“It’s an insult to everyone in the state of New Hampshire who paid their bills and signed on the dotted line to do so and to all the parents who worked hard to send their children to school. She said signed an infrastructure bill that she spent over a trillion dollars and came back to New Hampshire and said, “Here we are. Here’s New Hampshire’s share.” We were 51st in the country when Maggie introduced this bill.

“She can’t stop spending. We have to stop this. We have to go to Washington and live within our means, just like we do in New Hampshire. We’re the envy of the Northeast because of the how we govern in New Hampshire and how we budget in New Hampshire. Let’s bring this to Washington and do it the 603 way.”

Vikram Mansharamani: “I think one of the main causes of inflation that we face today is really energy policy. We have a really society-oriented energy policy that starts with climate alarmism, where we chose to beat cheap, reliable energy that can power Basically, that extra energy cost trickled down to all goods and services.

“I was lucky enough to sit on the board of a trucking company, and I can tell you that the cost of diesel has driven up the cost of freight. And anything that’s moved by a tractor-trailer will therefore have higher costs.

“So a bad energy policy where we have gone from being energy independent – able to export energy to our friends and allies – to an energy policy where we are dependent on countries that hate us – is not good policy. It produces inflation. Our country is in geopolitical danger, and it is absolutely hurting the families of the Granite State.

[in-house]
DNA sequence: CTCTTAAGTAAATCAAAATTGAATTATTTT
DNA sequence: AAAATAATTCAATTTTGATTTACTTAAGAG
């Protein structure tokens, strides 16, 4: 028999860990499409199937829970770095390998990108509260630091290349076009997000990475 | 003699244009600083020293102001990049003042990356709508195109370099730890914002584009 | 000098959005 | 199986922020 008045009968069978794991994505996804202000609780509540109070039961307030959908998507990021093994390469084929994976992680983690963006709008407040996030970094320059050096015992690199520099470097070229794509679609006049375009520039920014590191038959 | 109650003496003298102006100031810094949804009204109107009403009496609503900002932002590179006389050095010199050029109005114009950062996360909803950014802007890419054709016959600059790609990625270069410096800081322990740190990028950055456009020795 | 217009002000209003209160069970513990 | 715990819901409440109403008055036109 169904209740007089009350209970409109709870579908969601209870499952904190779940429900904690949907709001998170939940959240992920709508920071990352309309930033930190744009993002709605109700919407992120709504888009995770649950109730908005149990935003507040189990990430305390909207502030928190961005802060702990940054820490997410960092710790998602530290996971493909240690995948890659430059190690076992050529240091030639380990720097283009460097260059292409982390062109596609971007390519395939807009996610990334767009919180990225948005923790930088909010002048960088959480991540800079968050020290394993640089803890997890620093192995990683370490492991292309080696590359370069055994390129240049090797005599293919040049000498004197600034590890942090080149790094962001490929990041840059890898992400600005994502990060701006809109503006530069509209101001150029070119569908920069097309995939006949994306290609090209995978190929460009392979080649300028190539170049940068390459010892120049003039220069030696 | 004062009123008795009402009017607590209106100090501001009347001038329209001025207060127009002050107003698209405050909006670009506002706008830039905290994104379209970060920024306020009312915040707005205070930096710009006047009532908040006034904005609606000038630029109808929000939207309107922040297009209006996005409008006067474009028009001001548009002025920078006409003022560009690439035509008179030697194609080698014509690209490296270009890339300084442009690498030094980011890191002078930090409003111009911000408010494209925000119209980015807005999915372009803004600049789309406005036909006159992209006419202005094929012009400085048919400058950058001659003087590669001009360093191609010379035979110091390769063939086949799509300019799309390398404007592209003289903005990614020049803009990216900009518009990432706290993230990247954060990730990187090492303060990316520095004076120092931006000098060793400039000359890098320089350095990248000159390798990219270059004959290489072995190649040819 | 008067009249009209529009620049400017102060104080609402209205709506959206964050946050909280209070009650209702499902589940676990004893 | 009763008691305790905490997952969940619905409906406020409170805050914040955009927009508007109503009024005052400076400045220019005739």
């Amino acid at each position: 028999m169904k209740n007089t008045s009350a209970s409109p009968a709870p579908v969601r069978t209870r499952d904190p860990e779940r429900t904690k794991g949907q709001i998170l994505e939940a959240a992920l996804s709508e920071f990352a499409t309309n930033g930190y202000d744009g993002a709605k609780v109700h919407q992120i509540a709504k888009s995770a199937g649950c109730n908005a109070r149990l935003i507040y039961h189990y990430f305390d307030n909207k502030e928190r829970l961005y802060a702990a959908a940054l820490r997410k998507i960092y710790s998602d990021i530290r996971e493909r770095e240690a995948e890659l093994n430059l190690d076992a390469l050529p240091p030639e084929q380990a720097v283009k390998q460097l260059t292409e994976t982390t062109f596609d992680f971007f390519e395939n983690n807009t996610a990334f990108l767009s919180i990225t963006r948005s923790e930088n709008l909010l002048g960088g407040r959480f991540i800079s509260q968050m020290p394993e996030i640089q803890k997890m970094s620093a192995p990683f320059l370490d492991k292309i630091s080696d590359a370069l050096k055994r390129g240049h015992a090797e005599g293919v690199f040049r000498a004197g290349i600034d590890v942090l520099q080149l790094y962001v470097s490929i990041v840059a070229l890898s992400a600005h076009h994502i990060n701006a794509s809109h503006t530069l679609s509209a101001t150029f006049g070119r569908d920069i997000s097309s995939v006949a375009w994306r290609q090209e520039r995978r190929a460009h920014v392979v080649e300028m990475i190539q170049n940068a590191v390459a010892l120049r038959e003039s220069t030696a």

“Inflation is a tax. We foot the tax bill for bad policy.”

Kevin Smith: “Let’s not forget how we got here. We’ve had so much money flooding the system right now between all the COVID relief funds, the infrastructure bill, this latest loan bailout We’re devaluing the dollar. The way we’re getting back to lowering inflation and reviving the economy is going back to what we were doing just a few years ago.

“One: we need a balanced budget. We haven’t had a balanced budget since 1994, when we had a Republican Congress and Bill Clinton was president. I said back to the Gramm-Rudman amendment, which called for a truly balanced budget, and there were automatic budget cuts if you didn’t have one every year.

“We need to cut personal tax rates. We need to cut corporate tax rates. Repeal the Jones Act, which raises the cost of shipping liquefied natural gas and oil. And end many regulations environmental. And also I agree with Vikram. We need to become energy independent again, because a lot of those higher costs depend on moving goods and services. If we have higher energy costs, it eats away all of this. “

Don Bolduc: “It’s simple. It’s not difficult. It’s common sense. And that’s what we’re missing there. We now have an energy dependency. Biden’s policies that have put us in a situation where we are energy dependent. We need to start drilling. We need to start hydraulic fracturing. We have to start drilling at sea. We have to start drilling in Antarctica.

“Yes, we have to focus on a balanced budget, and I agree with that. We have to cut taxes. We have to do that. It’s essential. People can’t live. They’re suffering there. I saw the moms and dads. This is what we need to do to get America back to where it needs to be.

Mike Cote is editor for news and affairs. Contact him at [email protected] or (603) 206-7724.

The views and opinions expressed in this article are those of the author. They do not represent the views and opinions of the sponsor, its members and affiliates.